MathOverflow is a question and answer site for professional mathematicians. Join them; it only takes a minute:

Sign up
Here's how it works:
  1. Anybody can ask a question
  2. Anybody can answer
  3. The best answers are voted up and rise to the top

Let $f(x,y)$ define a surface $S$ in $\mathbb{R}^3$ with a unique local minimum at $b \in S$. Suppose gradient descent from any start point $a \in S$ follows a geodesic on $S$ from $a$ to $b$. (Q1.) What is the class of functions/surfaces whose gradient-descent paths are geodesics?

Certainly if $S$ is a surface of revolution about a $z$-vertical line through $b$, its "meridians" are geodesics, and these would be the paths followed by gradient descent down to $b$. So the class of surfaces includes surfaces of revolution. But surely it is wider than that?

(Q2.) One could ask the same question about paths followed by Newton's method, which in general are different from gradient-descent paths, as indicated in this Wikipedia image:
       Newton's vs. Gradient Gradient descent: green. Newton's method: red.

(Q3.) These questions make sense in arbitrary dimensions, although my primary interest is for surfaces in $\mathbb{R}^3$.

Any ideas on how to formulate my question as constraints on $f(\;)$, or pointers to relevant literature, would be appreciated. Thanks!

share|cite|improve this question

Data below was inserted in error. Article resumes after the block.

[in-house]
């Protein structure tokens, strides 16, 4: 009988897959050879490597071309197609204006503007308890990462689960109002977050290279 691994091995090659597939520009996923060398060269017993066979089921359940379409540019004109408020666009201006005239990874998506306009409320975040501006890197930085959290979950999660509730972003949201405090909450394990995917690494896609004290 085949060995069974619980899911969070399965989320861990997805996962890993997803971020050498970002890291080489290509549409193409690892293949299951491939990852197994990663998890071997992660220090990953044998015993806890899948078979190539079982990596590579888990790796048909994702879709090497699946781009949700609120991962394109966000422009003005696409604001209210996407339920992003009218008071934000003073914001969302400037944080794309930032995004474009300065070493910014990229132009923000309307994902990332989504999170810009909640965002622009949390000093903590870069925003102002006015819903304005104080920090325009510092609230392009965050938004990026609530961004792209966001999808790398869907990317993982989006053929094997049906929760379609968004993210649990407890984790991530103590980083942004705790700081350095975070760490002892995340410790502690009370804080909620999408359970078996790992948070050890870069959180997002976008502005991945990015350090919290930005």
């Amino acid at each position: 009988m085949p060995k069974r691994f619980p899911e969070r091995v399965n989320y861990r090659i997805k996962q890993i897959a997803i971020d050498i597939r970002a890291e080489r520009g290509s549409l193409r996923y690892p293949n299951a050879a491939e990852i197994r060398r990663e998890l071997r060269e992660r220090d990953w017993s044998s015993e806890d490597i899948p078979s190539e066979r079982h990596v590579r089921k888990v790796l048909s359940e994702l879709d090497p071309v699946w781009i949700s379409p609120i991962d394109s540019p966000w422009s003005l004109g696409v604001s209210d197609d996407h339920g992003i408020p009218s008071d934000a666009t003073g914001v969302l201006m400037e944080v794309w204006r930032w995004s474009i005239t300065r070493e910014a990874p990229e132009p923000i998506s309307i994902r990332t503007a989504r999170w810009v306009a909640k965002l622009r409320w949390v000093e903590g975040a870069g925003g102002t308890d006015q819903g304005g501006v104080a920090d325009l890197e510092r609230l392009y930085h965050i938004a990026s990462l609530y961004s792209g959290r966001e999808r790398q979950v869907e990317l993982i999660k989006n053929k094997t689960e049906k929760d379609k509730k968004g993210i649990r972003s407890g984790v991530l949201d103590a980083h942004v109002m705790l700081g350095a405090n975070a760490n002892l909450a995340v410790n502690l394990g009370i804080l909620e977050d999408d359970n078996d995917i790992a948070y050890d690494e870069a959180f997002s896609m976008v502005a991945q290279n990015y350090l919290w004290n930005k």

Let me add a fourth side to the question. (Q4.) Let $h:{\mathbb R}\rightarrow{\mathbb R}$ be smooth and increasing. Let $f$ be a function as in (Q1). Is $h\circ f$ such a function too ? – Denis Serre Oct 18 '10 at 13:55
@Denis: I see your motivation. Excellent question! – Joseph O'Rourke Oct 18 '10 at 14:21

For (Q1). The tangent space of $S$ is generated by the gradient flow vector field $v = (|\nabla f|^2, \nabla f)$ and the tangents to the level sets $w= (0, \nabla^\perp f)$. The geodesic constraint can be imposed as the condition "no sideways acceleration", which means that $[(\nabla f \cdot \nabla )v] \cdot w = 0$. This implies that $\nabla^2_{ij} f \nabla^if \nabla^{(\perp)j}f = 0$. In other words, the eigendirections of the Hessian of $f$ must be $\nabla f$ and its orthogonal, or that $\nabla f$ is parallel to $\nabla |\nabla f|^2$. So this means that $f$ and $|\nabla f|^2$ share the same level sets. (This same characterization is valid for any dimension; so also answers (Q3). )

In particular, this answers Denis Serre's (Q4) in the positive.

share|cite|improve this answer
@Willie: That is a beautiful characterization, that $f$ and the square gradient share the same level sets! I do not yet see what this implies in terms of the global geometric shape of $f$, but it certainly is a succinct encapsulation. Thanks! – Joseph O'Rourke Oct 18 '10 at 18:23
Two functions share the same level sets iff the values of each of them only depend on the values of the other. So Willie's condition writes as an eikonal equation $|\nabla f(x)|^2=h(f(x)),$ and I guess that solutions are all of the form $f(x)=g(\mathbb{dist}(x,C)),$ at least locally ($g$ and $h$ being related by $1/h= (g^{-1})^')$. Here $\mathbb{dist}(x,C)$ is the point-set Euclidean distance from $C$. – Pietro Majer Oct 18 '10 at 19:18
@Pietro: And $C$ is ... ? – Joseph O'Rourke Oct 18 '10 at 19:21